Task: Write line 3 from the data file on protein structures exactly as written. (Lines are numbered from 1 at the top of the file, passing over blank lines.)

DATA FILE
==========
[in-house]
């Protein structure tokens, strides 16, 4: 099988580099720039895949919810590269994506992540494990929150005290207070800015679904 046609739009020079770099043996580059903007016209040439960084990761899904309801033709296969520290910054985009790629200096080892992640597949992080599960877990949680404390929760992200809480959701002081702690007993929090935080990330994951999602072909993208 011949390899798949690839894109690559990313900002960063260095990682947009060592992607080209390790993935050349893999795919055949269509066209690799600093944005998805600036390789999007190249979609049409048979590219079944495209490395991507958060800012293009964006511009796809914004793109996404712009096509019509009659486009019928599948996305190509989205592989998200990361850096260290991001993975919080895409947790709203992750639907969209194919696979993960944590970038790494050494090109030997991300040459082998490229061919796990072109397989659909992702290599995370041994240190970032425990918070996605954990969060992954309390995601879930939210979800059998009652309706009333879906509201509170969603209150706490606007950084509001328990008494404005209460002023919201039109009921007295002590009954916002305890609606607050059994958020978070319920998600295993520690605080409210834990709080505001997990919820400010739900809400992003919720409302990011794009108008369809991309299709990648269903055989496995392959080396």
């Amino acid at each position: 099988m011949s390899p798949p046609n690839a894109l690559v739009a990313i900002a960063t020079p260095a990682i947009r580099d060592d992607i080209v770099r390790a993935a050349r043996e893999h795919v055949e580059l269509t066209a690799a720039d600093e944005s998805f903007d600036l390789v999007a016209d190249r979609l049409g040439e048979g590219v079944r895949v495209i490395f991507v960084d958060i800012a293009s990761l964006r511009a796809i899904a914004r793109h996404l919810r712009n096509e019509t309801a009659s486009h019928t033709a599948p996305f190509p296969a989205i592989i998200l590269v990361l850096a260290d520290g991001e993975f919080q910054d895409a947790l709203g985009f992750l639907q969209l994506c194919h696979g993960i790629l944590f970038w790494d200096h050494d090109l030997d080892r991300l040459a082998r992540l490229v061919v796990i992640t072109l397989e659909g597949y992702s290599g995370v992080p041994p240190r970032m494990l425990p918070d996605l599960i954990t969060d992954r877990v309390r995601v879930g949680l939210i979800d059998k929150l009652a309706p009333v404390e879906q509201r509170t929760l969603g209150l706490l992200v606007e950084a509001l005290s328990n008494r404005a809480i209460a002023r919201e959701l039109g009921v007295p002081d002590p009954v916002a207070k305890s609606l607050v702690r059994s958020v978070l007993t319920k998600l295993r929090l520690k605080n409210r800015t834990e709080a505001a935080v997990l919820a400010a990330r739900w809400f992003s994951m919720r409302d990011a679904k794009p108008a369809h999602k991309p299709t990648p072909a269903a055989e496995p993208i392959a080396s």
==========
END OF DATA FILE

């Amino acid at each position: 099988m011949s390899p798949p046609n690839a894109l690559v739009a990313i900002a960063t020079p260095a990682i947009r580099d060592d992607i080209v770099r390790a993935a050349r043996e893999h795919v055949e580059l269509t066209a690799a720039d600093e944005s998805f903007d600036l390789v999007a016209d190249r979609l049409g040439e048979g590219v079944r895949v495209i490395f991507v960084d958060i800012a293009s990761l964006r511009a796809i899904a914004r793109h996404l919810r712009n096509e019509t309801a009659s486009h019928t033709a599948p996305f190509p296969a989205i592989i998200l590269v990361l850096a260290d520290g991001e993975f919080q910054d895409a947790l709203g985009f992750l639907q969209l994506c194919h696979g993960i790629l944590f970038w790494d200096h050494d090109l030997d080892r991300l040459a082998r992540l490229v061919v796990i992640t072109l397989e659909g597949y992702s290599g995370v992080p041994p240190r970032m494990l425990p918070d996605l599960i954990t969060d992954r877990v309390r995601v879930g949680l939210i979800d059998k929150l009652a309706p009333v404390e879906q509201r509170t929760l969603g209150l706490l992200v606007e950084a509001l005290s328990n008494r404005a809480i209460a002023r919201e959701l039109g009921v007295p002081d002590p009954v916002a207070k305890s609606l607050v702690r059994s958020v978070l007993t319920k998600l295993r929090l520690k605080n409210r800015t834990e709080a505001a935080v997990l919820a400010a990330r739900w809400f992003s994951m919720r409302d990011a679904k794009p108008a369809h999602k991309p299709t990648p072909a269903a055989e496995p993208i392959a080396s």